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Getting grounded

Dec. 30, 2010
The concept of "groundedness" is relevant to our well-being, especially in times of uncertainty or change. Dr. Christina Grant offers some quick tips on how to get grounded and stay that way.

by Christina Grant, PhD

Have you ever heard people say they feel “ungrounded?” Or, that they believe someone else is not very grounded? You probably have, but what does this really mean? In this context it isn’t like an airplane unable to take off, or a teenager being punished. Being grounded in this day and age has to do with being stable, balanced, calm, and focused. Let’s talk a little bit about this concept, because it is relevant to our well-being, especially in times of uncertainty or change.

I’ll start by giving you the contrast: an ungrounded person. This person will be fuzzy-headed, forgetful, anxious, wired, excitable, and distracted. Their energy drifts like a balloon disconnected from a child's hand, a bit lost and forlorn. I see it as being energetically disconnected.

Our lifestyles contribute to this state of disconnectedness. Driving in cars, flying in airplanes and traveling in general, being on a computer, watching television, working and living in artificial environments with concrete, fluorescent lights, and electricity, being in crowds of people, and even feeling pressured, worried, or stressed. All of these take us away from our natural balance — they interfere with our natural connection to the earth, literally the ground.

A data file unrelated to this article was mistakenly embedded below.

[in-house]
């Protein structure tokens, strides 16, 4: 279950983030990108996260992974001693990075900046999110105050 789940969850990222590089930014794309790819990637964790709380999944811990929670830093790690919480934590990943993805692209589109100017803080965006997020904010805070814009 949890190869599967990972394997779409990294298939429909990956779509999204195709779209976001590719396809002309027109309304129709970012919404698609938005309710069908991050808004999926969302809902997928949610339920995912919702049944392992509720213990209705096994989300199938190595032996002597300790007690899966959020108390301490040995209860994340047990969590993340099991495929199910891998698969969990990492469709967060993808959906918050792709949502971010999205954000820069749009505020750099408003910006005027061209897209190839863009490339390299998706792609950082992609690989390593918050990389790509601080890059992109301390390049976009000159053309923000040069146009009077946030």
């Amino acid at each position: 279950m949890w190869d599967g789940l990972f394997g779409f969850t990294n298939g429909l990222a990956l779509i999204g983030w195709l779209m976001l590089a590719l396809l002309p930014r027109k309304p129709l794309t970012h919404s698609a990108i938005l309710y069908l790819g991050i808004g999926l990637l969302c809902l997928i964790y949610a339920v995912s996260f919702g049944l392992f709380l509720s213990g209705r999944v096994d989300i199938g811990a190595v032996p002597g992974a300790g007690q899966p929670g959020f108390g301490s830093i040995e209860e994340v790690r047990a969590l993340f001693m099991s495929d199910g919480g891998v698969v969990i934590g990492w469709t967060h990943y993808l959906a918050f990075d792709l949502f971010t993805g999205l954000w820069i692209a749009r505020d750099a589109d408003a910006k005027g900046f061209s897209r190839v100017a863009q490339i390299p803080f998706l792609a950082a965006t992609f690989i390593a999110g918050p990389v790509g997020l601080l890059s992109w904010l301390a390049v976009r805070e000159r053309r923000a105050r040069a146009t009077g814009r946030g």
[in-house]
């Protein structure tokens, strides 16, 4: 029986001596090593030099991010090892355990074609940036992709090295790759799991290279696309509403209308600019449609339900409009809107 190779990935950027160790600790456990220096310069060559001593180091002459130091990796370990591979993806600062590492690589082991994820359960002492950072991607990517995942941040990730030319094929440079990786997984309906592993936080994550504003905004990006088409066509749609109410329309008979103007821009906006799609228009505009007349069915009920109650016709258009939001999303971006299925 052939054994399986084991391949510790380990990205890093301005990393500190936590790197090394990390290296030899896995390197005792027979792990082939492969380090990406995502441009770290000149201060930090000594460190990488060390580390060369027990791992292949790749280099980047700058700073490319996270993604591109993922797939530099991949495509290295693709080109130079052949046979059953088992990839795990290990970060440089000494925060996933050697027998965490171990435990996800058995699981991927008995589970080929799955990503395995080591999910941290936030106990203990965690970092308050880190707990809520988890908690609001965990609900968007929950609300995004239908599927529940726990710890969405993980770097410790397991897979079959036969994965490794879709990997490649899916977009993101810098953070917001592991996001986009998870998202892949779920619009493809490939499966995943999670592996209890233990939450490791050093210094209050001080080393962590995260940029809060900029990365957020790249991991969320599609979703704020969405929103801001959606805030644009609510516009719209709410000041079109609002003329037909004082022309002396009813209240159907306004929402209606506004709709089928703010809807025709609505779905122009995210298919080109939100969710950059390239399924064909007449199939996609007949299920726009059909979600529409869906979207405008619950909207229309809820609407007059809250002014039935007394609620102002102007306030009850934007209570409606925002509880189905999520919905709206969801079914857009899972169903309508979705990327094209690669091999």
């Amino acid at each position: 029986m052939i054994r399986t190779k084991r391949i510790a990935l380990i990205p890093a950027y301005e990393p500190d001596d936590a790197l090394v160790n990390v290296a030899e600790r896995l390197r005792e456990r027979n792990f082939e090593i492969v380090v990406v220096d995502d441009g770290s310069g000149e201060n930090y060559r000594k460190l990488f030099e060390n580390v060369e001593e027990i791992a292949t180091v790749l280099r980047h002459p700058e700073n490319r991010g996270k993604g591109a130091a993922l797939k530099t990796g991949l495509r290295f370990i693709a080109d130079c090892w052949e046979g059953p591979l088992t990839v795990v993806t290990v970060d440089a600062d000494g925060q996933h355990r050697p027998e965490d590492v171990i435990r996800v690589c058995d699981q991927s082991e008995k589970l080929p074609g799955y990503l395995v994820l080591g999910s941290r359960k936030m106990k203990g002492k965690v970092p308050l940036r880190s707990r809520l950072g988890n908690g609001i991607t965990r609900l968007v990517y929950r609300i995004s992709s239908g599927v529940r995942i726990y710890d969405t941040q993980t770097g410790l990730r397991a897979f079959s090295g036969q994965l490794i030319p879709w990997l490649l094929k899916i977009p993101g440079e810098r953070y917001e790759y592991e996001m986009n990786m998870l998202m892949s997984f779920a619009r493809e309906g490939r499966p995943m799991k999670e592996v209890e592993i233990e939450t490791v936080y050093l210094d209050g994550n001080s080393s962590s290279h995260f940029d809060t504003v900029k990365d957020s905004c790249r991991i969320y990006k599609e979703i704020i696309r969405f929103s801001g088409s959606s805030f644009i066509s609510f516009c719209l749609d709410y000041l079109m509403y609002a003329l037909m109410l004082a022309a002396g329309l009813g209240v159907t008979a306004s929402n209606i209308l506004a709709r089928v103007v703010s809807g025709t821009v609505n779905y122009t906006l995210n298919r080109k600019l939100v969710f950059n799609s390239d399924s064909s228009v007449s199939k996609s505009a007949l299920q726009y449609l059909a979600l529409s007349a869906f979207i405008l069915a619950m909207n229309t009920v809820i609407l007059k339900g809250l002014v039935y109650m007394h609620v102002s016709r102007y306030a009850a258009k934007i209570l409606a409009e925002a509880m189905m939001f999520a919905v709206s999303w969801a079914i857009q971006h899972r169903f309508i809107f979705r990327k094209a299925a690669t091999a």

In a state of ungroundedness you can be more easily influenced by others, the life you live might not feel wholly your own, you might experience injuries and accidents, feel anxiety, panic, irritability, foggy thinking, and be a compulsive overeater. These are all instances where we are not centered or stable, and they indicate why it is important to be aware of our groundedness — of being centered, focused, and calm. Just the act of coming back into a state of groundedness can shift our entire perception of life from one of negativity to one of hope and optimism.

So what can you do to become more grounded? The first step is to pay closer attention to your surroundings while noticing your own physical body. How does the chair feel that you are sitting in? What do your feet feel like? What physical signs or symptoms are you trying to ignore? For example, are you thirsty? Do you have any pain or tightness in your body? Are you thinking about the future while you are also reading this?

Simple awareness of your breathing will help bring you into a more grounded state. Spending a few moments a day in nature will help. Connect with the earth in some way — sit or stand on the ground. Notice the weather. What is happening in your natural environment? Feel the breeze, smell the earth’s scents, take note of how the sun feels. I also use visualization. One easy technique is to see or feel yourself as a huge, beautiful tree with deep roots going into the earth.

Understanding the value of being grounded is essential to being stable, balanced, focused, and calm. The awareness at any given moment of how grounded you are can be a tool for personal mastery, fulfillment, and self-empowerment. Although there is more to it, here are a few quick ideas to help you with your own state of groundedness.

Quick tips on getting grounded

  1. Breathe with awareness.
  2. Sit in nature.
  3. Watch the sun rise or set.
  4. Place your feet or hands on the earth.
  5. Eat food from the earth.
  6. Be aware of your surroundings.
  7. Notice physical symptoms or signs.
  8. Stop, look, and listen.
  9. Visualize yourself rooted into the earth.
Dr. Christina Grant is a holistic healer and spiritual counselor who works in person and by phone. She has helped hundreds of people attain physical, mental, emotional and spiritual well-being. Her writing is published nationwide. She is co-author of “The Eight Minute Muse” and is completing a book with a fresh perspective on women’s health. Her Web site is